It seems like only a few days ago that I hit submit on my application to study abroad as a part of my Global Health certificate in Kathmandu. When I found out I was accepted, I was ecstatic. The thought of traveling to the other side of the world and seeing a culture so different from my own in the beautiful Himalayas. . . well, it could not have been better. I began researching Kathmandu and began to imagine myself walking through Durbar Square, Thamel, Swayambhunath. No more than a month later, I found myself staring at these same locations, which had been destroyed, on the news.
It was only a little less than a 100 days ago that the 7.8 earthquake struck Nepal killing 9,000 people and injuring more than 23,000. This tragedy was covered intensively by the media and updates were continuously given. However, after about two weeks, the story faded into the background covered by more recent news. It faded similarly in the minds of many friends of mine as any tragedy does. Yet, Nepal remained in the front of my thoughts, along with many of my classmates. Selfish at first, I was devastated I would no longer be traveling to Nepal, but I soon realized that my presence would not help matters in Nepal. So I decided to help from home in Madison, Wisconsin by applying for an internship with Sarvodaya USA.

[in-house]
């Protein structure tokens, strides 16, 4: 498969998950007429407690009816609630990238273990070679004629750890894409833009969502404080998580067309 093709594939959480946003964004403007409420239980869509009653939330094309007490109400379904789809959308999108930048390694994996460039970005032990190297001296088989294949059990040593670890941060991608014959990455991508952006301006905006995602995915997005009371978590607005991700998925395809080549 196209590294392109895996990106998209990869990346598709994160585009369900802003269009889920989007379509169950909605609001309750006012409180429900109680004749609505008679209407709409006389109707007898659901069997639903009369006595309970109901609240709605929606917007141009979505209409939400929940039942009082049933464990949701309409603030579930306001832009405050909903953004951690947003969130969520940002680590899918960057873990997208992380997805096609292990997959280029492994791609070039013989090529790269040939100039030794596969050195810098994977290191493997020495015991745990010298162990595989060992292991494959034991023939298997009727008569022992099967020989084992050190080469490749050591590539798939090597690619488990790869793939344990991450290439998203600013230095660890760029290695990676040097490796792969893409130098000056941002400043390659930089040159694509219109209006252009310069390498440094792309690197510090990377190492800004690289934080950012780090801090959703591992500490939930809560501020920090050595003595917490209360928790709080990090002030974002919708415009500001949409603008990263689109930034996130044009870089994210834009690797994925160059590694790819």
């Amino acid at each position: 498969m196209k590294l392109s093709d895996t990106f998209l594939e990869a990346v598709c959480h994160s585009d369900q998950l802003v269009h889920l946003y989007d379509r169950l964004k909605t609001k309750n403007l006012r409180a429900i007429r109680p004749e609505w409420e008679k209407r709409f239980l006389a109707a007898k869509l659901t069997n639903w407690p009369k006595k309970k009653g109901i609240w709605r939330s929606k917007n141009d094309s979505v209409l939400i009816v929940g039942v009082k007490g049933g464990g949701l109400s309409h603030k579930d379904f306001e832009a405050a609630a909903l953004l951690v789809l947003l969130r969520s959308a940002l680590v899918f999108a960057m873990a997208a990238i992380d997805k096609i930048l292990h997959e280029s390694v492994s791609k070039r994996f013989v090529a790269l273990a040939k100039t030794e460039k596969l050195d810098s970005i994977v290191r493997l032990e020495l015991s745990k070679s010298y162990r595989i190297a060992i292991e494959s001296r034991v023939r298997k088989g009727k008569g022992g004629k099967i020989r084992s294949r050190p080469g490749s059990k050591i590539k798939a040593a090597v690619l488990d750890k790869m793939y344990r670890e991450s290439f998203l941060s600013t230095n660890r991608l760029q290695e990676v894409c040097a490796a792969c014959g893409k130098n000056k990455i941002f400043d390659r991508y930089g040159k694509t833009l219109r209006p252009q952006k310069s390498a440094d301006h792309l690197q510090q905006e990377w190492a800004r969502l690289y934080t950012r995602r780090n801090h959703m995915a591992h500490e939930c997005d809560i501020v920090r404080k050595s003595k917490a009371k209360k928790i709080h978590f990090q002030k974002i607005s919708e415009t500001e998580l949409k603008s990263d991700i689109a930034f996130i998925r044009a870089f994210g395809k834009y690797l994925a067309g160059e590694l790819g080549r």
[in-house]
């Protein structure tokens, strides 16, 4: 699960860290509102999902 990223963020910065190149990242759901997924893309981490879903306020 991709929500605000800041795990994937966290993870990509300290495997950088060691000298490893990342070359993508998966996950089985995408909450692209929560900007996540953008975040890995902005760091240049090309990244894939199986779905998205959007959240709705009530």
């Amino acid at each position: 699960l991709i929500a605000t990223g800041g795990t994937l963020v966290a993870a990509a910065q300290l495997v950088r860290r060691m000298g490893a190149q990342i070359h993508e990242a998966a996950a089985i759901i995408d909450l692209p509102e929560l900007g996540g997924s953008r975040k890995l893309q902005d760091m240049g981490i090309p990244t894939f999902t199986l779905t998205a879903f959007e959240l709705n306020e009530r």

Continuing to work towards raising funds for Nepal, the earthquake has remained prevalent in my mind. Yet, I began to think about the numerous tragedies that have occurred over the recent past that I have brushed aside: The Earthquake in Haiti, The Indian Ocean Tsunami, Hurricane Katrina, The Cyclone in Vanuatu, among many others. Along with the Nepali Earthquake, all of these tragedies received initial aid that quickly faded over a few weeks leaving many residents helpless. I had never given the topic much thought, but I began to realize what a great problem it is.
One of the most important lessons I have learned through my Global Health courses here at UW Madison is that education is often the key and in the case of Nepal, we must all help educate our communities that Nepal is still very much in need of aid. In a previous Meet the Interns post, my fellow intern Maddie shared her experience at a candlelight vigil in Madison soon after the quake. It showed the presence and the strength of the Nepali community right in Madison. My personal goal this summer is to help keep this flame lit by working with Sarvodaya and reminding the student body of UW Madison of Nepal. I challenge you to remind yourself of a disaster that changed the lives of many, remind others of their continued need, and help rekindle their flame.